Land and racial domination in Zimbabwe: An African-centred critical analysis of selected post-2000 Zimbabwean-authored novels select="/dri:document/dri:meta/dri:pageMeta/dri:metadata[@element='title']/node()"/>

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dc.contributor.author Magosvongwe, Ruby
dc.contributor.author Nyamande, Abner
dc.date.accessioned 2015-03-26T13:36:16Z
dc.date.available 2015-03-26T13:36:16Z
dc.date.issued 2013
dc.identifier.citation Magosvongwe, R. & Nyamande, A. (2013). Land and racial domination in Zimbabwe: An African-centred critical analysis of selected post-2000 Zimbabwean-authored novels. Journal for Studies in Humanities and Social Sciences, 2(2): 35-50. en_US
dc.identifier.issn 2026-7215
dc.identifier.uri http://hdl.handle.net/11070/1400
dc.description.abstract The article makes an African-centred analysis selected post-2000 Zimbabwean authored novels that narrativise the land experiences in the country. The African-led land occupations of white-owned commercial farms in Zimbabwe from the late 1990s have necessitated the study and revisiting of the land question in Zimbabwe (formerly Rhodesia). The process that has been defended by the Government as part of the necessary land redistribution exercise to rectify colonial land injustices shows that the land question is as potent now as it was at the inception of colonial settlements. Zimbabwe’s land history has remained consistently contentious because land is the life-blood of the people’s livelihoods, black and white. For this reason, the process and aftermath of the occupations have rocked racial relations in the country and internationally. The controversies arising from the land occupations have culminated in the socio-economic and political instability of the country, and threaten to spill into and destabilise the SADC countries as well. It is against this backdrop that the article makes an African-centred analysis of selected post-2000 Zimbabwean-authored novels that variously respond to Zimbabwean land issues characterising the tumultuous post-2000 period. The view presented here is that literature defines the epicentre of the struggle of ideas, that partially but significantly, define what Zimbabwe is, including how and where she wants to go. Tsitsi Dangarembga’s The Book of Not (2006); Eric Harrison’s Jambanja (2006); John Eppel’s Absent: The English Teacher (2009) and Mashingaidze Gomo’s A Fine Madness (2010) are analysed in this light. The African-centred approach utilised in this chapter is significant in locating both texts and authors within the background that informs their fictional representations. The extent to which texts successfully balance their explorations of land and racial identity and help to influence society to rise above parochial partisan approaches, and encourage people to confront some of Zimbabwe’s land challenges would be worth noting. en_US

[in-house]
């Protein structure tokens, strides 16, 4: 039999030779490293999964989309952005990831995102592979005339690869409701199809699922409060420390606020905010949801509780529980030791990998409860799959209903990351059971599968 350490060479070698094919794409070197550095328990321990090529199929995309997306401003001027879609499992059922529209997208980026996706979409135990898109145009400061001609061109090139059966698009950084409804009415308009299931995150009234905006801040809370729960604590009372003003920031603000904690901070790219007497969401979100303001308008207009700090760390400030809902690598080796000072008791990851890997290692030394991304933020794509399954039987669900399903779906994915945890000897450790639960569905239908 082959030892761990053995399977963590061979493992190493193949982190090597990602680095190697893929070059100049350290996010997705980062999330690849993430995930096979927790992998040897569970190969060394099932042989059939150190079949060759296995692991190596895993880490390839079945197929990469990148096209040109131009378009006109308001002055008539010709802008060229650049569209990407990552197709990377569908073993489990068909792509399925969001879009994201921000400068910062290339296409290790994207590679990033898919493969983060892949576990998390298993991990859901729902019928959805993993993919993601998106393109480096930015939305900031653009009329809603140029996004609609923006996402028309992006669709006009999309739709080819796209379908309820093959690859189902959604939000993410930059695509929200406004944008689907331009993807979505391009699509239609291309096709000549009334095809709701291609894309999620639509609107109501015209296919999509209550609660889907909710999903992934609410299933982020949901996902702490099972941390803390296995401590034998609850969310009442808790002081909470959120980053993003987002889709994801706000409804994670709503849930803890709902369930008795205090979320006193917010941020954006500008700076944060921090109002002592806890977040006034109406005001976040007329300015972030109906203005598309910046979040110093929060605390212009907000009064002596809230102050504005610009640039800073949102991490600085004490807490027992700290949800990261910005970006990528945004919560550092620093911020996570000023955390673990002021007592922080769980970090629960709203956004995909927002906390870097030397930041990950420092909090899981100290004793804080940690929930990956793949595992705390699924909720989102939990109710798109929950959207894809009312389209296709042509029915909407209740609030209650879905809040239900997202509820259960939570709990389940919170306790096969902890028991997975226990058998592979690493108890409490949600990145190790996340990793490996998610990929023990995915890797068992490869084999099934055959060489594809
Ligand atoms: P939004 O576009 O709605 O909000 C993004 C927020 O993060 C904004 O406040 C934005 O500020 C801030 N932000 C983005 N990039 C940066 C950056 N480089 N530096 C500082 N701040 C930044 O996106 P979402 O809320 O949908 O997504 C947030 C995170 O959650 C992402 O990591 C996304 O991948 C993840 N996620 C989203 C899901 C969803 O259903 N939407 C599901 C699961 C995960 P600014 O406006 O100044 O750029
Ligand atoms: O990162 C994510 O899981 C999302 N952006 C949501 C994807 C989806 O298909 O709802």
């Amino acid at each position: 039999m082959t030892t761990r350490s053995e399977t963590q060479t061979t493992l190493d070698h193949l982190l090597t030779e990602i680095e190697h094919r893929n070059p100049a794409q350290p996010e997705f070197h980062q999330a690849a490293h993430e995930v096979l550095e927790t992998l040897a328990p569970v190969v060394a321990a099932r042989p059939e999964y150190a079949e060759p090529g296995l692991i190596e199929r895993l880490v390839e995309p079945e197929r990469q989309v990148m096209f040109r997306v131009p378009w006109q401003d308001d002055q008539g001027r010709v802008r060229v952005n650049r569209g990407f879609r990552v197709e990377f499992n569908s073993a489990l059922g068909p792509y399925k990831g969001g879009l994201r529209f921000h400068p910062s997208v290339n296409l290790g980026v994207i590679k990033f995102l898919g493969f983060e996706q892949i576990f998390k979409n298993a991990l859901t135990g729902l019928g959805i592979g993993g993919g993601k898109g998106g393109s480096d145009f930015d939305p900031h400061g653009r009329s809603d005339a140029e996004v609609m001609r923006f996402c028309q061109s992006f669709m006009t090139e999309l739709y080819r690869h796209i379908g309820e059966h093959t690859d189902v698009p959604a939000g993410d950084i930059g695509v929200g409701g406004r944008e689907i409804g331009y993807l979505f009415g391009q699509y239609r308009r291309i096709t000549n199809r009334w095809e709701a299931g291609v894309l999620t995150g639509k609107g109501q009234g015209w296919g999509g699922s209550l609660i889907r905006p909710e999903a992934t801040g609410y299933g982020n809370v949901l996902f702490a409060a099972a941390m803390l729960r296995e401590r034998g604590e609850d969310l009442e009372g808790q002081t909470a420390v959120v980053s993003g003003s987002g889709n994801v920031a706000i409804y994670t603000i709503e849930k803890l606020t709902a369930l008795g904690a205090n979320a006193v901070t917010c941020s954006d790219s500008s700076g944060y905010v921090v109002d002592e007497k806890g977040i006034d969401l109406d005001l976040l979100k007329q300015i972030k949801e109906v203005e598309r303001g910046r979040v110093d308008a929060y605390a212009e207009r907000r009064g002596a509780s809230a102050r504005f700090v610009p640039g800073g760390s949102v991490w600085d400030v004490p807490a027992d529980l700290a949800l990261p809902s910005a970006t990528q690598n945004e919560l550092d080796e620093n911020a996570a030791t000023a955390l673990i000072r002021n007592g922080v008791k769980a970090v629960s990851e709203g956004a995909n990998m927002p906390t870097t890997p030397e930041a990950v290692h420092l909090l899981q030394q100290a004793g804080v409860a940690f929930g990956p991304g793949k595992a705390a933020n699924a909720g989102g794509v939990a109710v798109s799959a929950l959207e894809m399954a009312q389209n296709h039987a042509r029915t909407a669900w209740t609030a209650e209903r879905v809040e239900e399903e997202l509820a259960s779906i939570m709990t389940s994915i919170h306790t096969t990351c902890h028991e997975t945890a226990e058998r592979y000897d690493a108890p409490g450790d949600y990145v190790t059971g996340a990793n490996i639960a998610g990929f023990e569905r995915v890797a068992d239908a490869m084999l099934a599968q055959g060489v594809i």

dc.language.iso en en_US
dc.publisher University of Namibia en_US
dc.subject Land en_US
dc.subject Racial domination en_US
dc.subject Zimbabwe en_US
dc.title Land and racial domination in Zimbabwe: An African-centred critical analysis of selected post-2000 Zimbabwean-authored novels en_US
dc.type Article en_US


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